Joint efforts by civil societies, religious communities and police thwart the latest interethnic violence in Skopje.
By Misko Taleski for Southeast European Times in Skopje -- 14/03/13
Anti-riot police prevented protesters from approaching the government buildings. [Tomislav Georgiev/SETimes]
Joint efforts between Macedonia's civil society, religious communities and the government stopped an attempt to cause inter-ethnic violence in Skopje, showing that co-operation and unity can foster co-existence, analysts said.
After police announced they uncovered plans on a social media website by Albanian youths to instigate interethnic violence and attack government buildings after Friday prayer at the Jaja Pasha Mosque on March 8th, civil society organisations issued a joint declaration calling on citizens to take a proactive stand and prevent the violence.
"We appeal to parents and guardians to protect their youth from spreading any kind of ethnic, religious, national, racial or other hatred. Youth must not participate in protests without their parents and should not be used for political and party goals," the statement said.
The Islamic community joined the appeal and denounced the use of religious shrines as places to organise violence. The community said that political parties are misdirecting youths to score nationalist points for the upcoming March 24th local elections.
"We demand that political parties participating in the election campaign do not buy into interethnic hatred," the community said in a statement.
More than 100 Albanian youths disregarded the appeals but anti-riot police in downtown Skopje prevented the plan from taking shape.
"The police's preventive action showed just how important such measures are to preclude scenarios that can endanger peace and ethnic co-existence. To be effective, authorities must swiftly bring to justice all who purposely planned to fuel interethnic tensions by violent means," Jove Kekenovski, professor of politics at Ohrid's St. Kliment Ohridski University, told SETimes.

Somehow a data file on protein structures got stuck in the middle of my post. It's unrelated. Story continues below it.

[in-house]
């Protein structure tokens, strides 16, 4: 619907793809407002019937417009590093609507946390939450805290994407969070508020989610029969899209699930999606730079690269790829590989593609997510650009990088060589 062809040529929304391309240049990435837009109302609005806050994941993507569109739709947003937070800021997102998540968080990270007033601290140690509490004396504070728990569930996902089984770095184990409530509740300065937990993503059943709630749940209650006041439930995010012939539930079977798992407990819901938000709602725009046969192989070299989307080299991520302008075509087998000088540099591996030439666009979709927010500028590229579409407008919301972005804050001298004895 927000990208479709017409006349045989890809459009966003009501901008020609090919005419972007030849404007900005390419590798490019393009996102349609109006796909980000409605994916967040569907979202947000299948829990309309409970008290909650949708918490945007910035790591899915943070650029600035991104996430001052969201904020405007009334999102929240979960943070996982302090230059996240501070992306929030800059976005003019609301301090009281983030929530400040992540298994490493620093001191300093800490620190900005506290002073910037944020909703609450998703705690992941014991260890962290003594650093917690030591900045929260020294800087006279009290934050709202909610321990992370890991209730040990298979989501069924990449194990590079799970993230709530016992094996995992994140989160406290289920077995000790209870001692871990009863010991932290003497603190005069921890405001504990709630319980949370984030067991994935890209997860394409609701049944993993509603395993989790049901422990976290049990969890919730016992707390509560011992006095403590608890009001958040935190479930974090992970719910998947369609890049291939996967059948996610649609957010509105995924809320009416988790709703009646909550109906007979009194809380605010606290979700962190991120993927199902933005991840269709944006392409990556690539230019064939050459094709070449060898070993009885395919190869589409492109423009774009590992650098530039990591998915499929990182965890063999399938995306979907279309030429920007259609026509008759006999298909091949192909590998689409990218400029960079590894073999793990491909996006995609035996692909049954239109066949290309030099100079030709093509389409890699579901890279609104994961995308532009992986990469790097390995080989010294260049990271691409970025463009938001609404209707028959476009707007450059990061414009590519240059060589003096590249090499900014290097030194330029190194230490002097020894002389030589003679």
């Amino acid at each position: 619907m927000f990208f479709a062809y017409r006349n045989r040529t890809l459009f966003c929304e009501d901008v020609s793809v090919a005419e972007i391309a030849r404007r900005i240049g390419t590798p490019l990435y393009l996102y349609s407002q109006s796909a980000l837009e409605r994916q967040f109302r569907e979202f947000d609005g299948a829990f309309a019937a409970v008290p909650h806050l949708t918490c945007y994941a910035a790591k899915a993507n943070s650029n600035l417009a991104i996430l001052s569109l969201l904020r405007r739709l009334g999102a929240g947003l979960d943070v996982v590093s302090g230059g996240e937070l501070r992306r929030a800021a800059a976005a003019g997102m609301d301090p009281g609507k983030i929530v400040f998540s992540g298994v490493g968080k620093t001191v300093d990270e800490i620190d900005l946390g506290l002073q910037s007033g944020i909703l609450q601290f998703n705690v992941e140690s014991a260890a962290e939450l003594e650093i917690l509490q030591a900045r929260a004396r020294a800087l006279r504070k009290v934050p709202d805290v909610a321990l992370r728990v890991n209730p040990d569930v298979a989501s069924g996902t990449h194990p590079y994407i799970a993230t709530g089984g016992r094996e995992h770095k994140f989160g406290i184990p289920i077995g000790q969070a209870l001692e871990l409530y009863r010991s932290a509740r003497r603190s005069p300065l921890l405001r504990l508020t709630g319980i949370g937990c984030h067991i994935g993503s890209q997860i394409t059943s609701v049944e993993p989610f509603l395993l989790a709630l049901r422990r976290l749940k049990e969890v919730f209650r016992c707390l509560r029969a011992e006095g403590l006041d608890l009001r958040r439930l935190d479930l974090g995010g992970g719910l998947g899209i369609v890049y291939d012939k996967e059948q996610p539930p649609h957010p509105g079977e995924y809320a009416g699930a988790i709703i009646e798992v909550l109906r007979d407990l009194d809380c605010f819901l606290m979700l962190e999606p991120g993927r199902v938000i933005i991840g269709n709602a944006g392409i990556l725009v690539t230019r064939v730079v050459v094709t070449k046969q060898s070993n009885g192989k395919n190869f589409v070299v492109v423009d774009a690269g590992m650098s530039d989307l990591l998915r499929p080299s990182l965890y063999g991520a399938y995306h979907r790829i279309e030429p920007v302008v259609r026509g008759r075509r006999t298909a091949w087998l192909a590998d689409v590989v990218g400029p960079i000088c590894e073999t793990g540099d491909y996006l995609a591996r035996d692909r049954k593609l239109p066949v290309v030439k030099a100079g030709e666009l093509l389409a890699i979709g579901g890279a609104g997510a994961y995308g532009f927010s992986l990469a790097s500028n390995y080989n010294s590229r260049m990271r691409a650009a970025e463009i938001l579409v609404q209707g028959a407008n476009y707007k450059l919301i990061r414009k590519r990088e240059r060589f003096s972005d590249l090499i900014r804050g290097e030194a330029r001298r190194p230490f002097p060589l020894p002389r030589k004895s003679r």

Analysts agreed the incidents were election-related.
"Political parties use such incidents to deflect public opinion from their bad projects. We need stable economy, not tensions and conflict," Mersel Biljali, a professor at the Faculty of Law at FON University, told SETimes.
Earlier this month, violent protests by several hundred Albanians resulted in injuries to 16 people amidst demolished cars and damaged buildings.
The protests were in response to demonstrations called by opposition party Dostoinstvo (Dignity) to protest the appointment of Talat Dzaferi, a former member of the National Liberation Army, as Macedonia's defense minister.
"Some politicians aiming to gain political points are playing the nationalist card. We call on citizens to stay cool, not succumb to provocations," Bujar Osmani, DUI spokesperson, told SETimes.
The right to protest is guaranteed, but the right to life and property are inalienable and no political interests may threaten these, according to Todor Petrov, president of the Macedonian World Congress.
"NGOs' moral persuasion, [threats] of legal consequences for breaking the law and the police's reserved and professional conduct bore fruit. After a tumultuous week, the situation is back to normal and Skopje is steeped in pre-election campaigning," Petrov told SETimes.